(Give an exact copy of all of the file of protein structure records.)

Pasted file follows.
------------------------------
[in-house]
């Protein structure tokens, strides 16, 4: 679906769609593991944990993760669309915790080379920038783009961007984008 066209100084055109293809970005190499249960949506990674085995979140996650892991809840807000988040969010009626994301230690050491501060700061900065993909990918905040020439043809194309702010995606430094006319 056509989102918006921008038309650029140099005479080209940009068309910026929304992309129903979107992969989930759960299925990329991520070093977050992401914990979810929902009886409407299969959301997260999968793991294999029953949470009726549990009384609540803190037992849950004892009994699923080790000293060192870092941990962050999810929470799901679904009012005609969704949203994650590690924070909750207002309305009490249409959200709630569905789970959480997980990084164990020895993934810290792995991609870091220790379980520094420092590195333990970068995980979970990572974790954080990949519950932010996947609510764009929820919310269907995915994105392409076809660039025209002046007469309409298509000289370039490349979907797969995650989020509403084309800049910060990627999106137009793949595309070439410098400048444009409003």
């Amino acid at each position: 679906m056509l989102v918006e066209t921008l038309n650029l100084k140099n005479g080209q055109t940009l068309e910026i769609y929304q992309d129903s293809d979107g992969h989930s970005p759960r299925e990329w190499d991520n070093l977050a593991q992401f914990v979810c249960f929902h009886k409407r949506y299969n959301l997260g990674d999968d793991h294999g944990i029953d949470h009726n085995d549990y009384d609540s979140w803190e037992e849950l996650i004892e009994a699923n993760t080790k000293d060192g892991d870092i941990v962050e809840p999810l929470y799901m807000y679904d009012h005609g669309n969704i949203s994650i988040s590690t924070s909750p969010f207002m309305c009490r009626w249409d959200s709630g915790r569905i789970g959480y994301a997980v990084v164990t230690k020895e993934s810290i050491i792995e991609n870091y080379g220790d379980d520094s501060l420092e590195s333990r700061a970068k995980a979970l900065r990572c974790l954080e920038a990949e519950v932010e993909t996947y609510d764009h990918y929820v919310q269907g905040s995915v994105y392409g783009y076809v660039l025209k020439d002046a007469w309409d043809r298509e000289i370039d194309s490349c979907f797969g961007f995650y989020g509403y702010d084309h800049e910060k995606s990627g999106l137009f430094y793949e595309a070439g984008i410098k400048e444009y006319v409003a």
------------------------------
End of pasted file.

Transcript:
[in-house]
């Protein structure tokens, strides 16, 4: 679906769609593991944990993760669309915790080379920038783009961007984008 066209100084055109293809970005190499249960949506990674085995979140996650892991809840807000988040969010009626994301230690050491501060700061900065993909990918905040020439043809194309702010995606430094006319 056509989102918006921008038309650029140099005479080209940009068309910026929304992309129903979107992969989930759960299925990329991520070093977050992401914990979810929902009886409407299969959301997260999968793991294999029953949470009726549990009384609540803190037992849950004892009994699923080790000293060192870092941990962050999810929470799901679904009012005609969704949203994650590690924070909750207002309305009490249409959200709630569905789970959480997980990084164990020895993934810290792995991609870091220790379980520094420092590195333990970068995980979970990572974790954080990949519950932010996947609510764009929820919310269907995915994105392409076809660039025209002046007469309409298509000289370039490349979907797969995650989020509403084309800049910060990627999106137009793949595309070439410098400048444009409003």
């Amino acid at each position: 679906m056509l989102v918006e066209t921008l038309n650029l100084k140099n005479g080209q055109t940009l068309e910026i769609y929304q992309d129903s293809d979107g992969h989930s970005p759960r299925e990329w190499d991520n070093l977050a593991q992401f914990v979810c249960f929902h009886k409407r949506y299969n959301l997260g990674d999968d793991h294999g944990i029953d949470h009726n085995d549990y009384d609540s979140w803190e037992e849950l996650i004892e009994a699923n993760t080790k000293d060192g892991d870092i941990v962050e809840p999810l929470y799901m807000y679904d009012h005609g669309n969704i949203s994650i988040s590690t924070s909750p969010f207002m309305c009490r009626w249409d959200s709630g915790r569905i789970g959480y994301a997980v990084v164990t230690k020895e993934s810290i050491i792995e991609n870091y080379g220790d379980d520094s501060l420092e590195s333990r700061a970068k995980a979970l900065r990572c974790l954080e920038a990949e519950v932010e993909t996947y609510d764009h990918y929820v919310q269907g905040s995915v994105y392409g783009y076809v660039l025209k020439d002046a007469w309409d043809r298509e000289i370039d194309s490349c979907f797969g961007f995650y989020g509403y702010d084309h800049e910060k995606s990627g999106l137009f430094y793949e595309a070439g984008i410098k400048e444009y006319v409003a």